providing a cache memory that caches data stored in the system memory for delivery to the processor in response to access commands from the processor, the cache memory including a plurality of memory blocks, each memory block being associated with a tag;
determining if the contents at a selected memory address are stored in the cache by comparing the selected memory address to the addresses stored in the directory;
if the selected memory address is not in the cache, allocating a place in the directory for selected memory selected address, wherein, if a place in the directory for an address having the same cache line as the selected memory address is in the process of allocation or has been previously allocated, the selected memory address is allocated to that location of the pending allocation or previously allocated place in the directory.
23. A method as in claim 22 wherein the at least one processor comprises a plurality of processors.
24. A method as in claim 22 wherein the cache memory is a static random access memory.
25. A method as in claim 22 wherein the data assigned to each tag is divided into sectors containing 32 bytes of data.
26. A method as in claim 22 wherein the cache memory is one of a plurality of cache memories, each of the plurality of cache memories providing a different cache level.
27. A method as in claim 22 wherein the blocks of memory of the cache memory are addressed using a fully associative addressing scheme.
28. A method as in claim 22 wherein the blocks of memory of the cache memory are addressed using a set associative addressing scheme.
Description
BACKGROUND OF THE INVENTION

1. Technical Field

The present invention relates to the field of memory management in a data processing system such as a computer. More specifically, the present invention relates to a system and method for controlling allocation of memory in a cache memory to maximize storage use and minimizes retries.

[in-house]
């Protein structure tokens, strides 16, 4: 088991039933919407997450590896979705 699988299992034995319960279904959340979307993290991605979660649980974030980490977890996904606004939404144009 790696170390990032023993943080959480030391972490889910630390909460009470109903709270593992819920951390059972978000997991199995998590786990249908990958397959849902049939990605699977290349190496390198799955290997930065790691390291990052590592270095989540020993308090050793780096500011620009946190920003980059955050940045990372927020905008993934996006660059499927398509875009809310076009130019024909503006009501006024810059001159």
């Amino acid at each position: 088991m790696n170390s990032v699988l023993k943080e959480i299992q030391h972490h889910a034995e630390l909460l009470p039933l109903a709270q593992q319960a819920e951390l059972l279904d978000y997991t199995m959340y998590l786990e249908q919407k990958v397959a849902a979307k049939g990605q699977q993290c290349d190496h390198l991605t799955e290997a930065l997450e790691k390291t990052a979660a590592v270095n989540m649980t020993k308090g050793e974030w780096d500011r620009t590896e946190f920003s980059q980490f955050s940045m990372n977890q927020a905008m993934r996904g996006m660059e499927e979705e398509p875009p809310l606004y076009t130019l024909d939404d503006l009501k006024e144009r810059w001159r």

2. Description of the Related Art

The rapid development of microprocessors has created many challenges. As components are more densely packed on a microprocessor, the processor's speed of operation increases. In addition, techniques such as pipelining and multiple processor systems have created processing systems with very large data throughput needs. To meet this challenge, system designers have turned to cache memory systems.

Cache memory systems rely on the principle of locality of The locality of references principle states that a computer program will spend approximately ninety percent of its time accessing ten percent of its code. In addition, the next memory address accessed is usually an address near the last address accessed. Using these principles, a small portion of the memory may be fetched into a small, extremely fast memory called a cache. Using the principle of locality of references, data with a high probability of being accessed by the processor is stored in the cache. Thus, the processor retrieves the data directly from the very fast cache memory. This means that the processor will spend as little time as possible waiting for the necessary data from memory.